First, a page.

Hockey has been around for over 4,000 years, and variations of the sport can be seen in many diverse cultures around the world. Carvings have been found depicting hockey-like games from ancient Egypt and Greece.
The modern forms of Hockey that we know and love today really only began to grow from the English public school system of the 19th Century. The first recognised Hockey Club began in 1849 in London and it was only a matter of time until Wales became involved, with hockey introduced around the 1890s.
Over the years, hockey became a widespread sport in British schools and universities, it has been consistently popular with both girls and boys for since then.
A marble relief from Athens showing Ancient Greeks participating in a version of Hockey
The word ‘Hockey’ is thought to have evolved from the Middle French word ‘hoquet’,
meaning a shepherd’s stave. The name likely came from the appearance
resembling these staves, which had hooked ends.
The first recorded use of the modern word is from a Royal Proclamation by King Edward III of England in 1363. This document actually banned several sports, including hockey.
As mentioned, hockey has been a sport that cultures all across the world have taken an interest in:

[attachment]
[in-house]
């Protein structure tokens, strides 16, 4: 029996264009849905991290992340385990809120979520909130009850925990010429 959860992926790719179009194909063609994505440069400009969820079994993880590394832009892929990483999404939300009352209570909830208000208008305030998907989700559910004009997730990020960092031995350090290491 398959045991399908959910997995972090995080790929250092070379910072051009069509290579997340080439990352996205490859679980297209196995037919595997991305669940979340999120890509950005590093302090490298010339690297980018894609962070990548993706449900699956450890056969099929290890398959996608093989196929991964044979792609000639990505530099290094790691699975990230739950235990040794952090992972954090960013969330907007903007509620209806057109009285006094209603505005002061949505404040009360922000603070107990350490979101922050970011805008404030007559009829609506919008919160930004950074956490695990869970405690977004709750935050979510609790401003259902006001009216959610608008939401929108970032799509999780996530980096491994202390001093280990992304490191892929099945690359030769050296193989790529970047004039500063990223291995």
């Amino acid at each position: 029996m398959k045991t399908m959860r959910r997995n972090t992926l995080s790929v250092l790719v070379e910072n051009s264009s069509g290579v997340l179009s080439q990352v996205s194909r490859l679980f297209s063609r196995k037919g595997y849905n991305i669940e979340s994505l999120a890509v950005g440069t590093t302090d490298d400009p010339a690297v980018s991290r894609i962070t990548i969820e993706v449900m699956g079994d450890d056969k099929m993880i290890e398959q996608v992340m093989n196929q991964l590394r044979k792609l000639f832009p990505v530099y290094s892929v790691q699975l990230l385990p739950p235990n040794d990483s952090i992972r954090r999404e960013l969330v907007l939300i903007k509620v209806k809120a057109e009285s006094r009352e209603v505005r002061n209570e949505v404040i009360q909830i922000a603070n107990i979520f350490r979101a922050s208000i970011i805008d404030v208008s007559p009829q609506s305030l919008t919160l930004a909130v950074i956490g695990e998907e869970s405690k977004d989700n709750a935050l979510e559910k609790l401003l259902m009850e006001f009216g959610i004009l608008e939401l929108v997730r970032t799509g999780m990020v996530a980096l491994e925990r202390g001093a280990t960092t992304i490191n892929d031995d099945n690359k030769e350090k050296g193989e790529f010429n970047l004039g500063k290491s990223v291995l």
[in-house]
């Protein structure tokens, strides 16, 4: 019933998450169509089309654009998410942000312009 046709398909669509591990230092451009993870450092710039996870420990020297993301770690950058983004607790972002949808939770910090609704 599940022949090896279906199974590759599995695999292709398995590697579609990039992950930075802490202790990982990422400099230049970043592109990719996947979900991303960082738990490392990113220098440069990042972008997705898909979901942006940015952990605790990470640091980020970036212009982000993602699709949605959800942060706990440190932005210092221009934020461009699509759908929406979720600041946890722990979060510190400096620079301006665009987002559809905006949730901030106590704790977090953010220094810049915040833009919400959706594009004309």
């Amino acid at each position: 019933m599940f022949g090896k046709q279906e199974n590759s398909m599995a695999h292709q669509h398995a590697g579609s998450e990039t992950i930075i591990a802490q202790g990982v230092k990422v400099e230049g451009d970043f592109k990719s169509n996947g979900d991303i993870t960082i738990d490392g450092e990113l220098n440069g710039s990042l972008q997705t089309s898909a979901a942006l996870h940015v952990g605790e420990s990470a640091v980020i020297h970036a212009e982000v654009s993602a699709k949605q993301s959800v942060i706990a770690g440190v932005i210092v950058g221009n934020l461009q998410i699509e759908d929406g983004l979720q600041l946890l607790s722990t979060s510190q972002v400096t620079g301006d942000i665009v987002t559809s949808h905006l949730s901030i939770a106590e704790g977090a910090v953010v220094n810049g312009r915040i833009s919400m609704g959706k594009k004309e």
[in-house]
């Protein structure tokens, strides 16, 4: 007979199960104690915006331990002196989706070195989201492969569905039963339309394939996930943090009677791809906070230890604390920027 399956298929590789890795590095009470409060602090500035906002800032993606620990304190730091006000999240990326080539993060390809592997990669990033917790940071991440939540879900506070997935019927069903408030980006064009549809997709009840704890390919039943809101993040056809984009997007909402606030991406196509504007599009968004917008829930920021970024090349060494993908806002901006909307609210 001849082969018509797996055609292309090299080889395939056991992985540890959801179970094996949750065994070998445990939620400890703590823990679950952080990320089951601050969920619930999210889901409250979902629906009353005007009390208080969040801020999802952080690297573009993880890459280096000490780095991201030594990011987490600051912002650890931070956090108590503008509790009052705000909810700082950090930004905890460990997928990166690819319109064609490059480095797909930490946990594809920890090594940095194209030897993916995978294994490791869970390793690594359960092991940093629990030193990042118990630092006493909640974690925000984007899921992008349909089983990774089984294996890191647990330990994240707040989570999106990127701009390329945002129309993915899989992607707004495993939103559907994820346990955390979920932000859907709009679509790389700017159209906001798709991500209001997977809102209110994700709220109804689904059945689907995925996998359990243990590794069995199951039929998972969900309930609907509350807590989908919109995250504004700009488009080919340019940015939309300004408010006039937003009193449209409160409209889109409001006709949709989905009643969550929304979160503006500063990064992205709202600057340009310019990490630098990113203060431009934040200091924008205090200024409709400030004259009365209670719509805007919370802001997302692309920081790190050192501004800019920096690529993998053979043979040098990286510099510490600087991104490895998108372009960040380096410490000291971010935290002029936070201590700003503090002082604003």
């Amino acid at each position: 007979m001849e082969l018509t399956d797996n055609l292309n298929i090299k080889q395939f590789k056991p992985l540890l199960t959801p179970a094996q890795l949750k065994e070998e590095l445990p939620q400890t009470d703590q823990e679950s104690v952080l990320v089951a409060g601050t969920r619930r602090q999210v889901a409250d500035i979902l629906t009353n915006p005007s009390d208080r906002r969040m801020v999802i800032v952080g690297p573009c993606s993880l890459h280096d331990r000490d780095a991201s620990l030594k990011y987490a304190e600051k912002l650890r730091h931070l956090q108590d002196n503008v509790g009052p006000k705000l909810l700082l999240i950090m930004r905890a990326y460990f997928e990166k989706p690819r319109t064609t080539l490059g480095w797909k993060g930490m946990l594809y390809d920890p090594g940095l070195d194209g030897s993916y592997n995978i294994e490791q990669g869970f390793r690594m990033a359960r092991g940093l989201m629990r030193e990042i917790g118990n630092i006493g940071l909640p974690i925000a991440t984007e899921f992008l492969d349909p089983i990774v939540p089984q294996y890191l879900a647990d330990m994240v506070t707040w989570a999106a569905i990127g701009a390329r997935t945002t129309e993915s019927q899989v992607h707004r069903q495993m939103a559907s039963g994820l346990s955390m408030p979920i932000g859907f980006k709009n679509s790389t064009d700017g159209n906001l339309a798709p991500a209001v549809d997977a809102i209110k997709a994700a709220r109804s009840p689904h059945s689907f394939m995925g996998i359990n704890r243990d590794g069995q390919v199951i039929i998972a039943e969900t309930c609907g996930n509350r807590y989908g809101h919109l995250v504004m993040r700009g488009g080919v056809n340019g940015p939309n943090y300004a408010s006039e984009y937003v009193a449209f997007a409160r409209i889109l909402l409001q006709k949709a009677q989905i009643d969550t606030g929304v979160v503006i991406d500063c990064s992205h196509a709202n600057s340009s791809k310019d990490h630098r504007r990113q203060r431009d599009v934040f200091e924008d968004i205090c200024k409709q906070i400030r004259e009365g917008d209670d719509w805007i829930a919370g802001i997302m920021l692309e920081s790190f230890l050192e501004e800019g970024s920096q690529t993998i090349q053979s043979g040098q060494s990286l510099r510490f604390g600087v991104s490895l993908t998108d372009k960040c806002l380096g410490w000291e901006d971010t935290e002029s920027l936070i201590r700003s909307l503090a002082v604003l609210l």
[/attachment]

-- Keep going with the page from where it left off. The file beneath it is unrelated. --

- Derivatives of hockey could be found in 13th Century Ireland.
- Greece would often play games using horn-like sticks around 600 BC.
- The Daur people of Mongolia have been playing a game similar to hockey for at least 1000 years.
- Field hockey is one of the most enduring and popular forms in the world, played everywhere from South Africa to the UK.
Interesting things you might not know about Field Hockey
- At the 2012 Olympic Games, field hockey was the third most watched sport.
- Men’s field hockey produces the fastest swing speed in any sport, anywhere – 103 miles per hour.
- Heath Ledger, Jennifer Lawrence and Emma Watson played field hockey growing up.
- Only one side of the stick may be used during play.
- There are no left handed sticks available in field hockey